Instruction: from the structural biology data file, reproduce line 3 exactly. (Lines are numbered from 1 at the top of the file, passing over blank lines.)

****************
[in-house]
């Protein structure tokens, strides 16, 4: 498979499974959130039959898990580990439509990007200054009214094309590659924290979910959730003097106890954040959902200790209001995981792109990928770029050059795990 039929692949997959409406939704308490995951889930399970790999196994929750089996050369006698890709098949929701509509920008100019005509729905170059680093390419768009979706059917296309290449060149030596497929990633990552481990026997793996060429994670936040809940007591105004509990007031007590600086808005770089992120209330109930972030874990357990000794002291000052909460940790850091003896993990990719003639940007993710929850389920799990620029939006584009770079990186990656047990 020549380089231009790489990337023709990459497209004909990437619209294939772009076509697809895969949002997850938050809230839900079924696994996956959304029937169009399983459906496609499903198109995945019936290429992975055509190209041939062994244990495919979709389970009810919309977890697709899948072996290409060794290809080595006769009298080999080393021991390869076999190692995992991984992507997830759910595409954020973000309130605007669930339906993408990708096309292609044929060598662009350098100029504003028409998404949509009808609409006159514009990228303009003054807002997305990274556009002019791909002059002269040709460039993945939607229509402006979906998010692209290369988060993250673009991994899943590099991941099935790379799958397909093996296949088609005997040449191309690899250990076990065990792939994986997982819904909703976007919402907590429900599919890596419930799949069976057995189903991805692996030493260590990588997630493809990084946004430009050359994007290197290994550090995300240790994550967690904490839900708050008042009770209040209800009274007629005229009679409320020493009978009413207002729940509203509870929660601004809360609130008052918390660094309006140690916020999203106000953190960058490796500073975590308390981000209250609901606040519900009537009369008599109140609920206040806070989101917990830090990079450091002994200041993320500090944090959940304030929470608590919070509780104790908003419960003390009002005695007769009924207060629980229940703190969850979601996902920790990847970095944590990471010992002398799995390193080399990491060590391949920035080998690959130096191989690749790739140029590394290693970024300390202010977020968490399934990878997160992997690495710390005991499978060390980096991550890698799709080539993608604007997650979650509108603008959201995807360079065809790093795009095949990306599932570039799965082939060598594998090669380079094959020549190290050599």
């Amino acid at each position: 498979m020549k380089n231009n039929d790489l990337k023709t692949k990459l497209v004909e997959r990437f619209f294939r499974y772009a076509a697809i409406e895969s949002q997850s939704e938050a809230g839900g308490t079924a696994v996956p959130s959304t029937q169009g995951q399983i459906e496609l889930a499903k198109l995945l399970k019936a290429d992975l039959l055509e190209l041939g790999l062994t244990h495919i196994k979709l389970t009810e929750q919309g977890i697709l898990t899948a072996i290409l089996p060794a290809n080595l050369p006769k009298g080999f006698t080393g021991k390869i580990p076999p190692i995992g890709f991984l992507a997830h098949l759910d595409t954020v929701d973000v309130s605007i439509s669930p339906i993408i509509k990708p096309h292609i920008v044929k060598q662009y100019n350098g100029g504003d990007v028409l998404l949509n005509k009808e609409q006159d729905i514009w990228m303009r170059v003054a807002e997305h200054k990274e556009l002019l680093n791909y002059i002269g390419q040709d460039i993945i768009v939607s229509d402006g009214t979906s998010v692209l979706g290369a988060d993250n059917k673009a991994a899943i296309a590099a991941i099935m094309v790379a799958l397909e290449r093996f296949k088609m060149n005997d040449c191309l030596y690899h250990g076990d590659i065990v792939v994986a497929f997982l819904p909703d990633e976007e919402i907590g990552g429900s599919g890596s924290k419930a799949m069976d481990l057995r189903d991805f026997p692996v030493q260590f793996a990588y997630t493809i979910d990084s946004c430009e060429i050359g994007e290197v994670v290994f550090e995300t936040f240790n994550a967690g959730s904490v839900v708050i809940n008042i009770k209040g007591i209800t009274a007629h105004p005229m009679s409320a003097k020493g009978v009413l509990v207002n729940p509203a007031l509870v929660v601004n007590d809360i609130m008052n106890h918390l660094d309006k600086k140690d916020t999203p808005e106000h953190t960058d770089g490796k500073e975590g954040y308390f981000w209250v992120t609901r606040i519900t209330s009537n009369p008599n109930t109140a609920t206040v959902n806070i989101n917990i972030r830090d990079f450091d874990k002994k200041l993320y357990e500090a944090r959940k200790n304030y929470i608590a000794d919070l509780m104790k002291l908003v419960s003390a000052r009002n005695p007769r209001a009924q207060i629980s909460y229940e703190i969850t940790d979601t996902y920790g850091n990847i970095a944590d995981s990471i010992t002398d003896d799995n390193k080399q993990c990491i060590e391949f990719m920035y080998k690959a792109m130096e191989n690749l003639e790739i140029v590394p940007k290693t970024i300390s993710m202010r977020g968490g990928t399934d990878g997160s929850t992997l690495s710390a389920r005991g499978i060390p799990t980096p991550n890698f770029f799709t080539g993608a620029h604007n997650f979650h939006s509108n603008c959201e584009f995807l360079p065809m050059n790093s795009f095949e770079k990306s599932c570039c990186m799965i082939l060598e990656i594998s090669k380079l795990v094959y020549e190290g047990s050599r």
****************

């Amino acid at each position: 498979m020549k380089n231009n039929d790489l990337k023709t692949k990459l497209v004909e997959r990437f619209f294939r499974y772009a076509a697809i409406e895969s949002q997850s939704e938050a809230g839900g308490t079924a696994v996956p959130s959304t029937q169009g995951q399983i459906e496609l889930a499903k198109l995945l399970k019936a290429d992975l039959l055509e190209l041939g790999l062994t244990h495919i196994k979709l389970t009810e929750q919309g977890i697709l898990t899948a072996i290409l089996p060794a290809n080595l050369p006769k009298g080999f006698t080393g021991k390869i580990p076999p190692i995992g890709f991984l992507a997830h098949l759910d595409t954020v929701d973000v309130s605007i439509s669930p339906i993408i509509k990708p096309h292609i920008v044929k060598q662009y100019n350098g100029g504003d990007v028409l998404l949509n005509k009808e609409q006159d729905i514009w990228m303009r170059v003054a807002e997305h200054k990274e556009l002019l680093n791909y002059i002269g390419q040709d460039i993945i768009v939607s229509d402006g009214t979906s998010v692209l979706g290369a988060d993250n059917k673009a991994a899943i296309a590099a991941i099935m094309v790379a799958l397909e290449r093996f296949k088609m060149n005997d040449c191309l030596y690899h250990g076990d590659i065990v792939v994986a497929f997982l819904p909703d990633e976007e919402i907590g990552g429900s599919g890596s924290k419930a799949m069976d481990l057995r189903d991805f026997p692996v030493q260590f793996a990588y997630t493809i979910d990084s946004c430009e060429i050359g994007e290197v994670v290994f550090e995300t936040f240790n994550a967690g959730s904490v839900v708050i809940n008042i009770k209040g007591i209800t009274a007629h105004p005229m009679s409320a003097k020493g009978v009413l509990v207002n729940p509203a007031l509870v929660v601004n007590d809360i609130m008052n106890h918390l660094d309006k600086k140690d916020t999203p808005e106000h953190t960058d770089g490796k500073e975590g954040y308390f981000w209250v992120t609901r606040i519900t209330s009537n009369p008599n109930t109140a609920t206040v959902n806070i989101n917990i972030r830090d990079f450091d874990k002994k200041l993320y357990e500090a944090r959940k200790n304030y929470i608590a000794d919070l509780m104790k002291l908003v419960s003390a000052r009002n005695p007769r209001a009924q207060i629980s909460y229940e703190i969850t940790d979601t996902y920790g850091n990847i970095a944590d995981s990471i010992t002398d003896d799995n390193k080399q993990c990491i060590e391949f990719m920035y080998k690959a792109m130096e191989n690749l003639e790739i140029v590394p940007k290693t970024i300390s993710m202010r977020g968490g990928t399934d990878g997160s929850t992997l690495s710390a389920r005991g499978i060390p799990t980096p991550n890698f770029f799709t080539g993608a620029h604007n997650f979650h939006s509108n603008c959201e584009f995807l360079p065809m050059n790093s795009f095949e770079k990306s599932c570039c990186m799965i082939l060598e990656i594998s090669k380079l795990v094959y020549e190290g047990s050599r």